For years those frustrating unknowns included the exact origination of the architectural design, as well as the builder. But recently researched information has shown the probable involvement of expert designers, craftsmen, and master carvers hired directly by George Mason and brought to Virginia from London, England. Architect William Buckland (1734-1774) trained as a joiner/carpenter in England and then crossed the Atlantic to Virginia as a servant indentured to George Mason. While it is believed the exterior building shell was already completed when Buckland arrived, the interior design is attributed to his skill. Master Carver William Bernard Sears (?–1818) is credited with translating Buckland’s designs into beautiful carved wooden works of art. Not much is known of Sears’s birth and early life, but he is also believed to have begun his indenture at Gunston Hall. After their indentures expired, Mr. Sears and Mr. Buckland often worked together on homes and churches in the area into the 1770s until Buckland’s death and Sears’s apparent retirement as a master carver tradesman.
Today, Gunston Hall’s importance to the American story is readily accessible and available to all who are willing to invest the time and embark on an adventure of exploration. However, the property, the mansion, the outbuildings and the cemetery were almost forgotten and lost to neglect and financial hardship. The estate survived generational deaths and other difficulties to remain in the Mason family through the Civil War. But in 1867 Gunston Hall began several decades of decline, repeated sales, and skeptical lease conditions until finally, in 1912, it was purchased for $24,000 by Louis Hertle (1860-1949), a successful businessman from Cincinnati and Chicago.
Mr. Hertle began a serious restoration process in 1913 by commissioning prominent historian and architect Glenn Brown (1854-1932). While not widely known today, Mr. Glenn Brown’s architectural career was illustrious and significant during the late 19th and early 20th centuries. A child of Alexandria, Virginia, Brown was destined (or so his father thought) for medicine, law or the ministry, as only those “were callings fit for a gentleman.” However, Brown fell in love with architecture and trained at MIT, being heavily influenced in his early years by H.H. Richardson, who has an academic style named for him—Richardson Romanesque. Brown began his own practice in 1880 and subsequently enjoyed a long career of new construction projects, as well as large-scale urban planning achievements. Ultimately he developed an expertise in historic restorations . . . including that of Gunston Hall.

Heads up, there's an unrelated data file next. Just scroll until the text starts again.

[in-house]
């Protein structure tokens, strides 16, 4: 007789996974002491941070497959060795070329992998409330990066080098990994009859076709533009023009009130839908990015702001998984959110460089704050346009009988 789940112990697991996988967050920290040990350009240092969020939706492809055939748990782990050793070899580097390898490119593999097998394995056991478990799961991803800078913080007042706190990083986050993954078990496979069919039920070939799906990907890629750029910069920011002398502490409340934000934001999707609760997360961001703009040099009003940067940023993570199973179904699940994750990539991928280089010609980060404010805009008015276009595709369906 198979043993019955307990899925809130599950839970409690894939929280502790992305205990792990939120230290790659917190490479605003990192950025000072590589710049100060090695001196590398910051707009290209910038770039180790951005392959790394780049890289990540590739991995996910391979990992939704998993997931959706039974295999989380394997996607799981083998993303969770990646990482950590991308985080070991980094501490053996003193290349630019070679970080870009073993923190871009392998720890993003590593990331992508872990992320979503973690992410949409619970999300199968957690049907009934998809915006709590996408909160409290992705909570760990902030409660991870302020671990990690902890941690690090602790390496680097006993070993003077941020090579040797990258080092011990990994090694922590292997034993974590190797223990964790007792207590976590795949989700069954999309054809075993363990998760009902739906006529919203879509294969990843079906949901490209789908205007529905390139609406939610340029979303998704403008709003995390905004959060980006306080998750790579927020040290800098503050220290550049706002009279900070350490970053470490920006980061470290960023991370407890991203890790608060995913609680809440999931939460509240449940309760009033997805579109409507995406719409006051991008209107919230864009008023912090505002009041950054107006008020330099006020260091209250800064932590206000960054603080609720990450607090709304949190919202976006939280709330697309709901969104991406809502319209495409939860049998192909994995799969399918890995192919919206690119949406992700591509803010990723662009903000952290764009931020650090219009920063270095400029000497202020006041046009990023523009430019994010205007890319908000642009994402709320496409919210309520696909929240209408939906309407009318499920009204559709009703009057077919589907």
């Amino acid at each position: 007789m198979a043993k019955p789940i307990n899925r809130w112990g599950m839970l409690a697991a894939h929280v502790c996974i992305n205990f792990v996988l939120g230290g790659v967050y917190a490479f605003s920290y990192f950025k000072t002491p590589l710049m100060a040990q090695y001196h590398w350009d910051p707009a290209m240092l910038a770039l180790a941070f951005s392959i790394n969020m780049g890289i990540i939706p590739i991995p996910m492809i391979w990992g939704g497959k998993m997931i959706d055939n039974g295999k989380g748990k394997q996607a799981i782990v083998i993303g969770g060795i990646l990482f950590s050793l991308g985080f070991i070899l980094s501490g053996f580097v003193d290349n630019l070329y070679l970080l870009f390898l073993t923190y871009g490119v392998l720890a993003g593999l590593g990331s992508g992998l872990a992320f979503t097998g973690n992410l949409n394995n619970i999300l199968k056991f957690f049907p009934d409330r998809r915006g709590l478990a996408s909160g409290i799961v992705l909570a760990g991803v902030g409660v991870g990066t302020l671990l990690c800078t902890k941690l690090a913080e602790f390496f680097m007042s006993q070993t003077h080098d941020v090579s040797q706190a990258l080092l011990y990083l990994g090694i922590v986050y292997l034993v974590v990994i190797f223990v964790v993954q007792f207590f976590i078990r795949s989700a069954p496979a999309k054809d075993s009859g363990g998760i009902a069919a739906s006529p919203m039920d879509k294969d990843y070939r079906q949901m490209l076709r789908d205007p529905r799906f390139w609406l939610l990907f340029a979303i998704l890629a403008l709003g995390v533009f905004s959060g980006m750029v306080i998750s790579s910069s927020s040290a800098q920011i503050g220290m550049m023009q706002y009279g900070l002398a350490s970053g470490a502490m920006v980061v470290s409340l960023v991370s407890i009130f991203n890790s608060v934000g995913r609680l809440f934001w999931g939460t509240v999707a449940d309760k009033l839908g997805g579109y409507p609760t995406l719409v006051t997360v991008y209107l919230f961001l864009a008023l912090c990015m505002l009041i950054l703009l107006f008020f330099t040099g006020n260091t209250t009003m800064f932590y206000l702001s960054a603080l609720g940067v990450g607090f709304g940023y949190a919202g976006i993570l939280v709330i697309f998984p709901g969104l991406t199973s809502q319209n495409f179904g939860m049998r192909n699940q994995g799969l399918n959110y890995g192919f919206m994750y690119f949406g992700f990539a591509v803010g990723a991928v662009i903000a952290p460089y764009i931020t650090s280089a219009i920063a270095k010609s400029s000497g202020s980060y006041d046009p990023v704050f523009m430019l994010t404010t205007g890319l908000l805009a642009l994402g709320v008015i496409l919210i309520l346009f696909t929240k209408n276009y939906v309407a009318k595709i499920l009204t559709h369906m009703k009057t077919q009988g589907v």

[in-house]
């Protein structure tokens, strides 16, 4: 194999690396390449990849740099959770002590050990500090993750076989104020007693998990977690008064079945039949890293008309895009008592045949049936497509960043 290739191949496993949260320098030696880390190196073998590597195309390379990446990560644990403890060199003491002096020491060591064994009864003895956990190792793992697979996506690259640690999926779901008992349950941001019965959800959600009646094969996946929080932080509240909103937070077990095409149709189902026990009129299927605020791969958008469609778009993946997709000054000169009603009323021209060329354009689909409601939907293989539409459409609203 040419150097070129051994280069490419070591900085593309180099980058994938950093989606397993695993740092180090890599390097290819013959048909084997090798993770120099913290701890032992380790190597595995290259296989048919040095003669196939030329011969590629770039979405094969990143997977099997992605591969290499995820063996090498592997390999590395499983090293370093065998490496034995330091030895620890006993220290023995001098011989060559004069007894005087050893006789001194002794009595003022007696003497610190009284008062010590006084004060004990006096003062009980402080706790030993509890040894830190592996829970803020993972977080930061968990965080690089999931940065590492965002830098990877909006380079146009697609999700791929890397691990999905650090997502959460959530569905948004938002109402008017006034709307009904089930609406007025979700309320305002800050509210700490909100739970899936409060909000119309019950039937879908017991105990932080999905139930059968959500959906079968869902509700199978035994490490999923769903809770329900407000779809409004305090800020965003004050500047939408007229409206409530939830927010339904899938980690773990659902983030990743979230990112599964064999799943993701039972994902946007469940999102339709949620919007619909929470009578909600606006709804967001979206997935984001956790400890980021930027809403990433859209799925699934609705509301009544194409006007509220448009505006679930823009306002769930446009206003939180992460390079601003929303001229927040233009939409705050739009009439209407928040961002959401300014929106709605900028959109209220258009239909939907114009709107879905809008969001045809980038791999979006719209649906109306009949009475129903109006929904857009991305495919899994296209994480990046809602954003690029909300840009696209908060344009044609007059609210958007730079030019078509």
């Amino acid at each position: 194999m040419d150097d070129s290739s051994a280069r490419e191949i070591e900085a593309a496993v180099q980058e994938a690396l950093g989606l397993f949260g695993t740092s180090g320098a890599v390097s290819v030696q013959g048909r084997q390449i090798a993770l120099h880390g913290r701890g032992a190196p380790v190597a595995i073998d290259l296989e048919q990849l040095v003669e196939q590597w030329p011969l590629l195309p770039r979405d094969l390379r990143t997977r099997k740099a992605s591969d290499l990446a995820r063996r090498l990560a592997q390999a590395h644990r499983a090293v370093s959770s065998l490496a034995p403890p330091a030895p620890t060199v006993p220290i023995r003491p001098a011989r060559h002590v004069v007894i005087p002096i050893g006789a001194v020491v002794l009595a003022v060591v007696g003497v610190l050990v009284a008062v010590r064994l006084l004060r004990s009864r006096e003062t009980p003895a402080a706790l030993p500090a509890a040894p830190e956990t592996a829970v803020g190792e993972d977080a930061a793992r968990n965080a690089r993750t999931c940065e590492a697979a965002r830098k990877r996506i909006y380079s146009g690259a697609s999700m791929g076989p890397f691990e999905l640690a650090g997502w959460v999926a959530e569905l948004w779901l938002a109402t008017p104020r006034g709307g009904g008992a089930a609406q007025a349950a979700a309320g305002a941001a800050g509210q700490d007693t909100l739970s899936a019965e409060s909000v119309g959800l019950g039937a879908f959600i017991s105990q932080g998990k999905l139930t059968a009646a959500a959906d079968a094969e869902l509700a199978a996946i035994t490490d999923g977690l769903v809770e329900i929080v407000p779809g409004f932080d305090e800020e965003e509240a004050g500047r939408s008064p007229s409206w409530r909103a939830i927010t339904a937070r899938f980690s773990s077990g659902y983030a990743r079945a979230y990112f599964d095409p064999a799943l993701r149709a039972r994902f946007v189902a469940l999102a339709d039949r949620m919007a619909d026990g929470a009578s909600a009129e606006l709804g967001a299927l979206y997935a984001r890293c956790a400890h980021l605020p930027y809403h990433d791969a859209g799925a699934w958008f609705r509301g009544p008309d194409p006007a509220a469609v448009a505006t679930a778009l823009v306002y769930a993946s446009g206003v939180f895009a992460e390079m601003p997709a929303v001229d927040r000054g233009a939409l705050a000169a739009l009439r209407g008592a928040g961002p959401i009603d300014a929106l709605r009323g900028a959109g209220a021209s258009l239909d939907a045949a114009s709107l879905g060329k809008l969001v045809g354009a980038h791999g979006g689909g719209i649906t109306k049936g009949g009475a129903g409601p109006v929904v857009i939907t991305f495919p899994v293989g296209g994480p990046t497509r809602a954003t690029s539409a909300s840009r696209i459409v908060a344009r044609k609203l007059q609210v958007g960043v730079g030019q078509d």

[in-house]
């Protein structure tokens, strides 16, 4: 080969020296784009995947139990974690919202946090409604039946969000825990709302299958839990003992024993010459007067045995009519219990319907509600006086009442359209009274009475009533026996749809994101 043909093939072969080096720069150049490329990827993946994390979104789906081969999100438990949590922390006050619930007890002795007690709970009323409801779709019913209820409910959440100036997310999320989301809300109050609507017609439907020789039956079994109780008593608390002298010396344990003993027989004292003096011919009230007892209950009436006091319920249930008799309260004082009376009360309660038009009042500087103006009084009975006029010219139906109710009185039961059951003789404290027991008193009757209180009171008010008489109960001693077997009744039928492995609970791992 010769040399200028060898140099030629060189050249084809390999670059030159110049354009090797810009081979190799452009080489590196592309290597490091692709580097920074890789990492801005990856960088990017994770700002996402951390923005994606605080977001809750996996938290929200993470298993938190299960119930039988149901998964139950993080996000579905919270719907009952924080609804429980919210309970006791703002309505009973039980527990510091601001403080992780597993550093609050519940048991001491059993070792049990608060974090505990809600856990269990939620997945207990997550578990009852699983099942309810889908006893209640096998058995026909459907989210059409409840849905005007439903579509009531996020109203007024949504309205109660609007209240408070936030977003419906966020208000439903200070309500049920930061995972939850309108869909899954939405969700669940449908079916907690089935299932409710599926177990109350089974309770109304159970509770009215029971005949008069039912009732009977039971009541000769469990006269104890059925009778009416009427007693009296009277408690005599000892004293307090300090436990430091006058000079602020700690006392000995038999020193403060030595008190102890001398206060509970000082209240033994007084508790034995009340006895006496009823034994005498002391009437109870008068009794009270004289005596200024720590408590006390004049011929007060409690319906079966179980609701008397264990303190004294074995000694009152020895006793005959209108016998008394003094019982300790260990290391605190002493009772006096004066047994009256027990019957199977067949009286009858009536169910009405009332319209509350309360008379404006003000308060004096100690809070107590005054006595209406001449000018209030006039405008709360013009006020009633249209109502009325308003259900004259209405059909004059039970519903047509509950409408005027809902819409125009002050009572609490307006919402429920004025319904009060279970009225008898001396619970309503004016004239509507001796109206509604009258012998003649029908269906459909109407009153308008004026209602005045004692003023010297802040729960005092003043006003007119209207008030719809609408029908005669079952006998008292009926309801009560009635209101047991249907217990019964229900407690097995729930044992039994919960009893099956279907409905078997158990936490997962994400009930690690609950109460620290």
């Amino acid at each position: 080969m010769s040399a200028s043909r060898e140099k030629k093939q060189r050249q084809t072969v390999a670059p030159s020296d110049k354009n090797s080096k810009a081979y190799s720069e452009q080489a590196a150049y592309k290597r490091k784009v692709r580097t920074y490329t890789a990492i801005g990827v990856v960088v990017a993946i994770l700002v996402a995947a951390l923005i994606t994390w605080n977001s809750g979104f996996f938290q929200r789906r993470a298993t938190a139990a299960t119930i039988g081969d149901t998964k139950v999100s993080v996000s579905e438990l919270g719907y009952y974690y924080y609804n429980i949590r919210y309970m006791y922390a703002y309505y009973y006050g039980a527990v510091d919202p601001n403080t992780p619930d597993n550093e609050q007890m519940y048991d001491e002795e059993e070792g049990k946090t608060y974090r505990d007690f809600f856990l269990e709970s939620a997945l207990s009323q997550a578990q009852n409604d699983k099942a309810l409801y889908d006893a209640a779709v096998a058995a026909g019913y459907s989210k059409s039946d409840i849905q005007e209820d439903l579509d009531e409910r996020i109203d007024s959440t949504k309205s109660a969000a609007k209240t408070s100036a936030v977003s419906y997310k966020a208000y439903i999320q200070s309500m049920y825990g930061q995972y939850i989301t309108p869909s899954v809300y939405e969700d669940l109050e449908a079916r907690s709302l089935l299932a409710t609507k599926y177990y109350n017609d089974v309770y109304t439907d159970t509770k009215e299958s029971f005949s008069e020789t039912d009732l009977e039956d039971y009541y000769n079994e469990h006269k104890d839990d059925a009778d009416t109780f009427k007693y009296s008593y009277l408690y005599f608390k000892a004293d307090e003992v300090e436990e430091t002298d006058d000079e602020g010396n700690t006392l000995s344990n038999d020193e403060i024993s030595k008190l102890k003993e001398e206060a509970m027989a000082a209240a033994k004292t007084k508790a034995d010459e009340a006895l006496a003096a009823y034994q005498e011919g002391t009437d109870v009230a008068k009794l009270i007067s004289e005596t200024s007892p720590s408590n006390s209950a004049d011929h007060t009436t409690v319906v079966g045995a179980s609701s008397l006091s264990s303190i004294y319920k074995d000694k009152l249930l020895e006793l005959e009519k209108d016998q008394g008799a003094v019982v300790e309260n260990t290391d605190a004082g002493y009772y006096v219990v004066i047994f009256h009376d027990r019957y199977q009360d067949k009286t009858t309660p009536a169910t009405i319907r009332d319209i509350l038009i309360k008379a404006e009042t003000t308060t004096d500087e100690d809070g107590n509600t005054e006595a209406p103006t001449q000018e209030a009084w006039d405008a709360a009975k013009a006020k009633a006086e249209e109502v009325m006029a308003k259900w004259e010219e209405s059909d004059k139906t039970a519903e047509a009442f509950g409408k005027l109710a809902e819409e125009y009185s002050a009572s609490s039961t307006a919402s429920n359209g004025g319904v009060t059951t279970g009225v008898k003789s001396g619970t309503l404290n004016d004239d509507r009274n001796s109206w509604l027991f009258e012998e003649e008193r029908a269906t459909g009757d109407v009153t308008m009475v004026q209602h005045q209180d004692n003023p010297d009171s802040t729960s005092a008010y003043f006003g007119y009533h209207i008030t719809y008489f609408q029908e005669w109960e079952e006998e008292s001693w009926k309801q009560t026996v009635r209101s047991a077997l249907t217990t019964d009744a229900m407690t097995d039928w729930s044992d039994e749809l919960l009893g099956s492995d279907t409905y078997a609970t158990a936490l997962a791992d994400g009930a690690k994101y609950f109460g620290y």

Upon his death in 1949 having no children or heirs, Hertle gifted Gunston Hall to the Commonwealth of Virginia to be administered by Regents from The National Society of The Colonial Dames of America, who maintain it to this day.
George Mason is perhaps one of the lesser known of the Founders, but his legacy cannot be diminished. Without his efforts 240 years ago in authoring or co-authoring the 10 amendments we now call the Bill of Rights, America could not function and may have faltered by now. Imagine how your life would be without trial by jury, freedom of speech (note the recent marches in Washington, DC), right to public assembly (again, note the recent marches in Washington, DC), due process, and the right to bear arms. We salute Mr. George Mason, who never pursued political office, and declined when elected the first US senator from Virginia. He never pursued a legal license nor engaged in legal practice, and yet he was “one of the foremost legal minds of his time whose counsels were coveted by lawmakers and lawgivers.”